health

This photo is scary. Not for the reason you think.

One parent’s warning has gone viral.

There’s a post that’s been doing the rounds of social media over the past week.

It has a photo of a little girl with some nasty bruising on her chest. The woman writing the post, Heather Starr, explains that the girl was in a car accident, and the bruising was caused by the chest clip on her child restraint.

“Had the clip been placed lower, she likely would have had organ damage and internal bleeding,” writes Starr. “Had it been placed higher, she could have been asphyxiated.

“This little girl is walking away from a car accident with some uncomfortable chest bruising. A couple inches difference and she wouldn’t have been walking away at all. It’s. THAT. Important.”

It’s a scary photo, and an even scarier message. It’s also confusing. What the hell is a chest clip?

Chest clips often come with child restraints in America. Those restraints have the harness that we have, and then on top of that, there’s an extra clip that goes across the chest to stop kids getting their arms out.

So this is what a chest clip looks like.

Jason Chambers from Kidsafe Victoria tells iVillage Australia there are two reasons why chest clips don’t come with child restraints in Australia. One is the possibility of the clip hitting a child’s throat in a serious crash. Another is the extra time it would take to get a child out of a car in an emergency situation.

He suggests being wary when reading safety advice from overseas.

“It can make it quite confusing if you see something that pops up, say in the US, that might not meet our standards here, or might not be approved for use here,” he explains. “That’s something we always tell parents and carers to be careful of, particularly if they’re looking at buying products online.”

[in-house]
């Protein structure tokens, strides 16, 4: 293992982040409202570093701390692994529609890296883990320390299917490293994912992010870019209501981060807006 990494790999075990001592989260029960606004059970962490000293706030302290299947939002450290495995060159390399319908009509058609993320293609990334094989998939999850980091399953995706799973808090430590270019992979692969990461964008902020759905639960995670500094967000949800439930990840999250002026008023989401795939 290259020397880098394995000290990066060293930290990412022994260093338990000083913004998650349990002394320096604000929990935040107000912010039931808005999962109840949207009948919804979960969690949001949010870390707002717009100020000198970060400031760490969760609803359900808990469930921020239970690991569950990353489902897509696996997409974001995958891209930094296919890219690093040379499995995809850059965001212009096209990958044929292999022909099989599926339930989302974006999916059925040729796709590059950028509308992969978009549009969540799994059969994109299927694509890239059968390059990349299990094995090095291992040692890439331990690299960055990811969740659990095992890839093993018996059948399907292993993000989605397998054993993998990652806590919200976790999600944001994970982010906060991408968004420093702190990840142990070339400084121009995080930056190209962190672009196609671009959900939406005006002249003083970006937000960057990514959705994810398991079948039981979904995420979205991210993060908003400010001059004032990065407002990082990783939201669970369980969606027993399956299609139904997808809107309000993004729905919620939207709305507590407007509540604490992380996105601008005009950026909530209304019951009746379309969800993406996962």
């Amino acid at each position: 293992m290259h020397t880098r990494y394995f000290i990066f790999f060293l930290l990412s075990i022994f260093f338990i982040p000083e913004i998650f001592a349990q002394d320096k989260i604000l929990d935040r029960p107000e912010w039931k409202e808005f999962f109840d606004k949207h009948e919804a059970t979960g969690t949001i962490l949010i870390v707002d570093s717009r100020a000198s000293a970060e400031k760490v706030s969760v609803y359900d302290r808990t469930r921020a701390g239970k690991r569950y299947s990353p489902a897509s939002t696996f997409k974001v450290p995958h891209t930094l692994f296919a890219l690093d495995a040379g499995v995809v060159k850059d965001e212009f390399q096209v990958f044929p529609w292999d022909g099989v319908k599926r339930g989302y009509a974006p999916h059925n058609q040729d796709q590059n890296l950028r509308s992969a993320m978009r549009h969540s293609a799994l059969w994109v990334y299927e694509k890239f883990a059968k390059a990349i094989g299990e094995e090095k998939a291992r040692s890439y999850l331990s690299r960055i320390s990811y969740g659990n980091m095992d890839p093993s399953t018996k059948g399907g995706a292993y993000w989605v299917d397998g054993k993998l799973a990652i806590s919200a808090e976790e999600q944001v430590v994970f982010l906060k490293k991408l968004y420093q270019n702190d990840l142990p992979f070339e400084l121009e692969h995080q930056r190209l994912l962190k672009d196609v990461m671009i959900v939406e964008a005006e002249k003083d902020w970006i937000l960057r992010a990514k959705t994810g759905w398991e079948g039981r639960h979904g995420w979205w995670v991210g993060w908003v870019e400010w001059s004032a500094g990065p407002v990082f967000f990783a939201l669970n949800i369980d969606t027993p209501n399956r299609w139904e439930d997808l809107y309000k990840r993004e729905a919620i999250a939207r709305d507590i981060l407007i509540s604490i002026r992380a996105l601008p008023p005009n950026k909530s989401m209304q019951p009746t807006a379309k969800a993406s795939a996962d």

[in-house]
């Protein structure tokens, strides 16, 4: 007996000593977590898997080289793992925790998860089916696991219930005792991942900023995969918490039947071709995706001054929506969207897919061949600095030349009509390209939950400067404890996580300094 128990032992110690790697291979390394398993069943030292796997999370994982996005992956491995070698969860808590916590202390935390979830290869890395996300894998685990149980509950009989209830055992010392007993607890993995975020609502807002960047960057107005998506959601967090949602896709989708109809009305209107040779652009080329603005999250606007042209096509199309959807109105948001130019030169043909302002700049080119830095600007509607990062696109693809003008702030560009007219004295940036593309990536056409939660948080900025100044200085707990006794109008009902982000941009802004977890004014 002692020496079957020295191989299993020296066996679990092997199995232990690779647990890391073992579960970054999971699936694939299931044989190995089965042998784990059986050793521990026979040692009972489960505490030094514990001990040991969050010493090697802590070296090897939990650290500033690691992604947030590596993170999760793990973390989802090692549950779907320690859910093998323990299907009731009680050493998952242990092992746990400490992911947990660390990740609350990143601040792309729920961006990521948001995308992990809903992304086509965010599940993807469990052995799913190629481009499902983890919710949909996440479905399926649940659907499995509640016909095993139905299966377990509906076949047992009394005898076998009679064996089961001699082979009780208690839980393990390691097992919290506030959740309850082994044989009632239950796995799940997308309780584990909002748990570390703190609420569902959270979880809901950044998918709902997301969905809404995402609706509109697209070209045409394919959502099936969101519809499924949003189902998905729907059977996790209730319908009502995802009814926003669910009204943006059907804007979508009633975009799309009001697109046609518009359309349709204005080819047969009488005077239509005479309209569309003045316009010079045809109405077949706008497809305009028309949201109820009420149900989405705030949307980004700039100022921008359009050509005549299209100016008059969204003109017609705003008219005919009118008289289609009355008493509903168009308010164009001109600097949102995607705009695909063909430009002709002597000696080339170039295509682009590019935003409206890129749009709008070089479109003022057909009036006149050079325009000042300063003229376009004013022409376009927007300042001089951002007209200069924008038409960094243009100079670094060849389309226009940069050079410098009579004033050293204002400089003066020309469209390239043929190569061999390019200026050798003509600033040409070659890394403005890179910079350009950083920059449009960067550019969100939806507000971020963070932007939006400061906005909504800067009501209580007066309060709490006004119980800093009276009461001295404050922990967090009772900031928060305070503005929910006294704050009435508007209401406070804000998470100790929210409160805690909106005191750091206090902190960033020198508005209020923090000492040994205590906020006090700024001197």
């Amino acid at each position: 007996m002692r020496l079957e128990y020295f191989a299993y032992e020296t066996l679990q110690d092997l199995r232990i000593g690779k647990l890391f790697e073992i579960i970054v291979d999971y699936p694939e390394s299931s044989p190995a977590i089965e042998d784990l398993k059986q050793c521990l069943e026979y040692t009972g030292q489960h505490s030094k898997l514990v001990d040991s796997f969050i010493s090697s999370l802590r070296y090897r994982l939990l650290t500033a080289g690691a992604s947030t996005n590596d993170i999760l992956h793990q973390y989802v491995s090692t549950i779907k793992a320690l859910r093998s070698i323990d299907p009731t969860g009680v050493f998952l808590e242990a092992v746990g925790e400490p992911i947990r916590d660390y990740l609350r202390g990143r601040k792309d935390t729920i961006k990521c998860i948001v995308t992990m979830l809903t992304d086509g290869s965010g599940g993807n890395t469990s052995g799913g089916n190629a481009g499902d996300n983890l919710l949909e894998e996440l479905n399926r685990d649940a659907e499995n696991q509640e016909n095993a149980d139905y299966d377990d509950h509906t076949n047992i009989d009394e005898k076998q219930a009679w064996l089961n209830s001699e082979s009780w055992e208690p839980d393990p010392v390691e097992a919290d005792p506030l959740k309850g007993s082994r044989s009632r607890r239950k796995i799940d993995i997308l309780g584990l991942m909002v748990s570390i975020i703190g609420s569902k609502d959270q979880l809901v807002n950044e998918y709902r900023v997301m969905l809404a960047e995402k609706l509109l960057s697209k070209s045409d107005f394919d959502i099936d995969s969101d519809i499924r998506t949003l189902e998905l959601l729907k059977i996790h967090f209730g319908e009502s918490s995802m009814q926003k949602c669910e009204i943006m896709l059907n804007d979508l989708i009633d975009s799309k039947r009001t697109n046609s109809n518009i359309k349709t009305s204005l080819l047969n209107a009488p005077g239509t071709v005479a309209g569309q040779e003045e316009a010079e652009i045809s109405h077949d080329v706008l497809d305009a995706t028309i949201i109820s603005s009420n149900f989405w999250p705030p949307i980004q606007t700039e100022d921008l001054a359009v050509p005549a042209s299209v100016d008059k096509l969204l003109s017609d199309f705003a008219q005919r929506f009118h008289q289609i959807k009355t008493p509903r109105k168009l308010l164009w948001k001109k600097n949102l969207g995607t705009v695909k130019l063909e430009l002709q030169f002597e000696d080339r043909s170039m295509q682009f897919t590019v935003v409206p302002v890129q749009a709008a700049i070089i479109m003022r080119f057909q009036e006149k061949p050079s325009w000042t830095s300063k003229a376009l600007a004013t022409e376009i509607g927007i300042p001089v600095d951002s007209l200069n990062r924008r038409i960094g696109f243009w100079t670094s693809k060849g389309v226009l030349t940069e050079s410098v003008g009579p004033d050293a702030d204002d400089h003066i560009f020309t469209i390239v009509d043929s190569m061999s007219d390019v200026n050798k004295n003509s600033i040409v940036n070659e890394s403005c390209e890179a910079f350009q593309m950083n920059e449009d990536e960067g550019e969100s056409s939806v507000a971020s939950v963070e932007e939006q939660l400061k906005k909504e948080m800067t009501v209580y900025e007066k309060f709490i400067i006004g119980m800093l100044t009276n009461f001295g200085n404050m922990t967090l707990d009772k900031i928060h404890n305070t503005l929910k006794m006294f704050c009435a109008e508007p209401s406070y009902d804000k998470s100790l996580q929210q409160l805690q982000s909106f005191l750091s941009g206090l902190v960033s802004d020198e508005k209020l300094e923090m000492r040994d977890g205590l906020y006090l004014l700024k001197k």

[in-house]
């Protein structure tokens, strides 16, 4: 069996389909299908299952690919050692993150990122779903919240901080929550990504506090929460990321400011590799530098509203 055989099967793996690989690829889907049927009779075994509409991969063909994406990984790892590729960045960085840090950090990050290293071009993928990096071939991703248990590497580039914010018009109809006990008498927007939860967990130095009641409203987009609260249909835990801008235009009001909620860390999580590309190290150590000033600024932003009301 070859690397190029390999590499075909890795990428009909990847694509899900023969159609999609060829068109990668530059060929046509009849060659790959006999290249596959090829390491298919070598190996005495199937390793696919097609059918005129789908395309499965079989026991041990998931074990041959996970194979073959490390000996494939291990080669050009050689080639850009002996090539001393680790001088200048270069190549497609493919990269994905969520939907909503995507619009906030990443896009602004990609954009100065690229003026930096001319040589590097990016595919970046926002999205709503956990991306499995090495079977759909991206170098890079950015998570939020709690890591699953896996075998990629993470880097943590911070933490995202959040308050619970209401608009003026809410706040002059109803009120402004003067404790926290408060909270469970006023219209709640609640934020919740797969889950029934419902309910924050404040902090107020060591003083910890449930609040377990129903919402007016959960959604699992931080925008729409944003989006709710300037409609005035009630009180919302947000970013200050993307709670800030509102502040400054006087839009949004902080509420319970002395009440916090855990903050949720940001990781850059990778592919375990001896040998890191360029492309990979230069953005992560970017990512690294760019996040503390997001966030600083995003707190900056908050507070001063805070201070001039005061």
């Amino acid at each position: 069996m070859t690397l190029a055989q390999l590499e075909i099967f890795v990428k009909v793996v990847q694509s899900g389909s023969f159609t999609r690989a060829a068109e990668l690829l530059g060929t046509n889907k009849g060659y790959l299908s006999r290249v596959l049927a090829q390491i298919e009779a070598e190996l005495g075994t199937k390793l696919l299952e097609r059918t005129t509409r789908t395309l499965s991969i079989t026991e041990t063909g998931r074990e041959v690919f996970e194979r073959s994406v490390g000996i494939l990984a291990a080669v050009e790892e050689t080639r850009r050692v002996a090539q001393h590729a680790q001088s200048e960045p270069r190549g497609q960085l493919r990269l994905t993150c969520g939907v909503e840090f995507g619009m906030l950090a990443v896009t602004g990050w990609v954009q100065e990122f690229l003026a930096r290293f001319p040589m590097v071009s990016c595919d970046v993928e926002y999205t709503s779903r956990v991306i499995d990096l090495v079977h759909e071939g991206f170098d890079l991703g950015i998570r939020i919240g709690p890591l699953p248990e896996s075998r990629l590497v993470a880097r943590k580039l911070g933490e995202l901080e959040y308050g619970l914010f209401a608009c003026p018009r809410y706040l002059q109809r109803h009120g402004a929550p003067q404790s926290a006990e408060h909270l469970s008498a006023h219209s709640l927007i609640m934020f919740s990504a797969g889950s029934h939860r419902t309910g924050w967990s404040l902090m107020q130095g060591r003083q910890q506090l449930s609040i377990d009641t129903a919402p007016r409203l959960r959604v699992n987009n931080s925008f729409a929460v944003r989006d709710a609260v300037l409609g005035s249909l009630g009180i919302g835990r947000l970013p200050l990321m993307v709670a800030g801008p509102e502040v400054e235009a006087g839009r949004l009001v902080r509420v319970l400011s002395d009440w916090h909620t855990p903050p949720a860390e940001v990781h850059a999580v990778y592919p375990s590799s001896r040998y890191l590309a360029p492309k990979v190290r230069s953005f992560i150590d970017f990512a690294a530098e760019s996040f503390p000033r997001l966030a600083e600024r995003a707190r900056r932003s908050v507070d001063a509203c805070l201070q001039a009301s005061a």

If you want to make sure your kids are as safe as possible in their child restraints, then there are a few simple things you can do.

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Take into account what your child is wearing each time you clip them in.

If they’re in less layers of clothes than the time before, then the harness straps will probably need to be adjusted. “You should only be able to get one to two fingers under the harness straps at your child’s shoulder,” Chambers adds.

Make sure there are no twists in the straps.

“Even if it’s just a minor twist, they’re not going to perform how they should in a crash.”

Here's some advice on installing a child restraint. Post continues after the video.

Check that the seatbelt buckle holding the child seat in place hasn’t been unclipped.

"If there are people in the back who are trying to do their own seatbelts up, sometimes that one can get pressed accidentally and come undone.”

Don’t be in a rush to move your child up to the next stage.

“Always leave them in until they physically outgrow the size limits of the restraint that they’re in,” Chambers advises. Rear-facing restraints are safer than forward-facing ones for children up until at least the age of one. Babies’ heads are very heavy compared to the rest of their bodies, and if they’re facing forward in a crash, it makes them vulnerable to serious injury or death.

Have you ever realised you weren’t using a child restraint correctly?

Latest news about car seats:

The Maxi-Cosi’s Euro Convertible Car Seat A2 model are to be officially recalled from sale this Friday over safety concerns, following the recall of the A4 model last Friday. For more information, go here.

Want more? Try:

"I learned the hard way why road safety is so important."

Do you talk to your kids about "body safety"?